Advertisement
YOU ARE HERE: LAT HomeCollections

Highbrow Horror : THE VIRGIN SUICIDES, By Jeffrey Eugenides (Farrar, Straus & Giroux: $18; 256 pp.)

June 20, 1993|Kristin McCloy | McCloy is the author of "Velocity" and has just completed her second novel, "Some Girls," which will be published next year

In the hands of someone else, the story of five teen-age girls, all from the same family, taking their own lives might be a dreadful tale, dark and depressing. But despite the ghoulish nature of his subject, or perhaps because of it, Jeffrey Eugenides never loses his sense of humor. Mordant to be sure, and always understated, Eugenides' sense of the absurd is relentless (he describes one of the girls, Bonnie, as being "a foot taller than any of her sisters, mostly because of the length of her neck which would one day hang from the end of a rope"). After the first suicide, in which the youngest sister, Cecilia Lisbon, leaves a party in the rec room to hurl herself out of a window and onto the standard white picket fence below, one of the invited guests remembers to call across the lawn, "Thank you for the party, Mr. and Mrs. Lisbon."

The other outstanding feature of Eugenides' novel is its voice: first person plural. The narrator speaks, always, as a collective "we," a pronoun that stands for all the neighborhood boys who witnessed the Lisbon girls' lives, and deaths, from the vantage point of their lawns, treehouses, attic and bedroom windows. As the anonymous-boy-next-door, that "we" manages both an exacting and fascinating account of every possibly relevant detail, with no witness' account deemed too trivial. It recalls a suburban community that no longer exists, in which everybody takes his turn as informant, from Skip the plumber's assistant who finds Cecilia's diary "by the toilet," to Peter Loomis, who delivers the funeral flowers for FTD.

From the beginning, we are told of the sisters' impending suicides; the mystery of this book lies not in when, where or how they did it, only in why, and this story is told as recollection by the group of boys, now grown into men. Still obsessed with the Lisbon girls, they determine for once and for all to gather all the available data for this ultimate analysis.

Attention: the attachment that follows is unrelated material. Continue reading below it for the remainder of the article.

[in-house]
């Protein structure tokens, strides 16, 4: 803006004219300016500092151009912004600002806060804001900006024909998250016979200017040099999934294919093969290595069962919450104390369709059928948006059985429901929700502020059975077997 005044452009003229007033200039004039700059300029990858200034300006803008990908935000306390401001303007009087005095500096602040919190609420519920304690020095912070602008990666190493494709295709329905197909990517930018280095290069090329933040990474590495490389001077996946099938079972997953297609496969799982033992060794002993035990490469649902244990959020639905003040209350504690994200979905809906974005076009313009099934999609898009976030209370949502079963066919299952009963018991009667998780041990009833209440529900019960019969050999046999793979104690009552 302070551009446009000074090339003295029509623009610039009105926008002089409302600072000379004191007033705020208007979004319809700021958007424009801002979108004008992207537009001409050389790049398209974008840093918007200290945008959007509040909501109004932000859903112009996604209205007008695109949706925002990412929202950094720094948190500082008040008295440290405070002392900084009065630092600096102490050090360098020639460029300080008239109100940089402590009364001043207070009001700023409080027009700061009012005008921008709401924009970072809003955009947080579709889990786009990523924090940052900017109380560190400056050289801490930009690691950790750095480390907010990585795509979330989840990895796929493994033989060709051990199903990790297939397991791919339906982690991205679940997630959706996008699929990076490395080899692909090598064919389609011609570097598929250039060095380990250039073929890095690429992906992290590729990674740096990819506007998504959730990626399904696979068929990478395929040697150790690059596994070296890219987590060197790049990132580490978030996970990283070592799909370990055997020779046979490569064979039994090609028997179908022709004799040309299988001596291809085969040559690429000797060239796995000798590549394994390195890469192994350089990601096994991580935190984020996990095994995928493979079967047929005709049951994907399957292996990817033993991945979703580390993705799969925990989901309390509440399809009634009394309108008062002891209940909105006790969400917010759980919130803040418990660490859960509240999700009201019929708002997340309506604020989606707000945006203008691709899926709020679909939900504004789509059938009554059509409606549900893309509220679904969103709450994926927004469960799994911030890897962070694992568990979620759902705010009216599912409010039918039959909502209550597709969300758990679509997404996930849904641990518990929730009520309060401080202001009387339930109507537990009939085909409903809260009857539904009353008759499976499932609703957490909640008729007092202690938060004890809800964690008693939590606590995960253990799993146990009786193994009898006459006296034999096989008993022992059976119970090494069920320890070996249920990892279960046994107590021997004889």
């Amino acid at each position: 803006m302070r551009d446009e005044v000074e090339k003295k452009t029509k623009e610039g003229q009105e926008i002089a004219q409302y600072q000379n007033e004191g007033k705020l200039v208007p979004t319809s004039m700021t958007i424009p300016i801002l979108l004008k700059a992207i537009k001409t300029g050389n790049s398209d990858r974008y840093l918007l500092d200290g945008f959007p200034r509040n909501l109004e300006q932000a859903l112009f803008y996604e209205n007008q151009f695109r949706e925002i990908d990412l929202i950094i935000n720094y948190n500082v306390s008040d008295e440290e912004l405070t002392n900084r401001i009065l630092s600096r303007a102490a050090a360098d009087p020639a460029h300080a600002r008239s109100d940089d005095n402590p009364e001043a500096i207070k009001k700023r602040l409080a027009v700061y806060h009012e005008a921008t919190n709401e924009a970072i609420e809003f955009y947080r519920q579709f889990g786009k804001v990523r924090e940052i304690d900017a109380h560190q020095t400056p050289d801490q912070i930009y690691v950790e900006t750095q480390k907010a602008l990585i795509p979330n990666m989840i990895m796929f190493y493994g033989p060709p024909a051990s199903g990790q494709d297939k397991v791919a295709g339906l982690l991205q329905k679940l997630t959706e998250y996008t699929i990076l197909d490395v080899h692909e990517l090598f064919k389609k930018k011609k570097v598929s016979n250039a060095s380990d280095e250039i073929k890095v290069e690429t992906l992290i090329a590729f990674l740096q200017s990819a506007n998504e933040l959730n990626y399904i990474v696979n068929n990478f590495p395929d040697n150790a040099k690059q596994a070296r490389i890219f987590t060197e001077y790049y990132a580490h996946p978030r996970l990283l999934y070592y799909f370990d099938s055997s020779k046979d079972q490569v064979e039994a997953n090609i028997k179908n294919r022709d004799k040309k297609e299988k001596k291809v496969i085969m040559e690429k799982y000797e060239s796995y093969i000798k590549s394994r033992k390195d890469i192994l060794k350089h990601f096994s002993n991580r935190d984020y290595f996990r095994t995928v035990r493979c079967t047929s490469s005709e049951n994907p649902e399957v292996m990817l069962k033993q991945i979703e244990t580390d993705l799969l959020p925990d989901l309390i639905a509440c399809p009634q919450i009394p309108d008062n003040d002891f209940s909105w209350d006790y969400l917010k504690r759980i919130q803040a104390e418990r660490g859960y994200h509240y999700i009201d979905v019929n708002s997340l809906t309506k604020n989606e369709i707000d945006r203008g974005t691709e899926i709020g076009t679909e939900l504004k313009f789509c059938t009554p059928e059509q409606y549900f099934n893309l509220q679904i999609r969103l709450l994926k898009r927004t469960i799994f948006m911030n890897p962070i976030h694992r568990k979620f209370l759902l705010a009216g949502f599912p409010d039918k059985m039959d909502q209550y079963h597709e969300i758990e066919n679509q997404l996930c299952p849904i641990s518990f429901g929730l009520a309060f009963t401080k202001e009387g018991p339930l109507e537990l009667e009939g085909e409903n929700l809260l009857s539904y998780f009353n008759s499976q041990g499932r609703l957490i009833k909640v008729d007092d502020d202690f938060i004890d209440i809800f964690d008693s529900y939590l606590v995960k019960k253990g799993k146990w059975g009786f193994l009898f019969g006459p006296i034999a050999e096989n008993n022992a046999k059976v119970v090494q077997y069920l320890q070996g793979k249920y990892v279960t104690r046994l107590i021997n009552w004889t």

In the investigation that follows, the book traces a history of adolescence; it's a little like thumbing through a yearbook with someone who adds brief postscripts to faded faces, such as Mike Firkin's, "who later became a missionary and died of malaria in Thailand." We hear about Trip Fontaine, who loses his virginity to a 37-year-old blackjack dealer named Gina Desander while on vacation in Acapulco with his father and his father's boyfriend. He comes back a different creature. "When (Trip) returned we heard his new deep voice sounding a foot above our heads, apprehended without understanding the tight seat of his jeans, smelled his cologne and compared our own cheese-colored skin to his."

Transformed into the school dreamboat and later interviewed at a drying-out rehabilitation center somewhere in the desert, Trip Fontaine's claim to relevance is the brief love affair he had with Lux, the Lisbon sisters' erotic siren. One night after he has contrived to spend the evening at the Lisbons', watching television under Mrs. Lisbon's strict tutelage, Lux attacks him in his car. "Years later he was still amazed by Lux's singleness of purpose, her total lack of inhibitions, her mythic mutability that allowed her to possess three or four arms at once."

He never finds out if this episode is the cause, but Lux is thereafter immediately grounded. It is around this time that the neighbors begin to chart the growing disrepair of the Lisbons' house, as if the ever-increasing captivity of those four remaining girls were the cause of its decay. "The blue slate roof . . . visibly darkened. The yellow bricks turned brown. Bats flew out of the chimney in the evening. . . . Other than to school or church, the Lisbon girls never went anywhere."

At this point, there is a movement at the high school to somehow acknowledge the tragedy of Cecilia Lisbon's suicide, and thus ensues the Day of Grieving. "Teachers passed out mimeographs related to the day's theme, which was never officially announced, as Mrs. Woodhouse felt it inappropriate to single out the girls' tragedy."

Again and again, the adults in the book emerge as an incompetent, embarrassed presence in the face of trauma (after Cecilia's first, unsuccessful attempt at suicide, psychiatrist Dr. Hornicker's advice to her parents is that they allow the 13-year-old to wear makeup).

Determined in the way that only the lust-stricken can be, Trip Fontaine finally takes matters into his own hands and asks Mr. Lisbon's permission to take Lux to the Homecoming. In the face of Mr. Lisbon's inevitable denial ("he and his wife had certain rules, and he couldn't very well change them now for the younger ones, even if he wanted to his wife couldn't let him, ha ha"), Trip comes up with a brainstorm. "What if it was a bunch of us guys?" he asks. "And we took out your other daughters, too, like in a group?"

Advertisement
Los Angeles Times Articles
|
|
|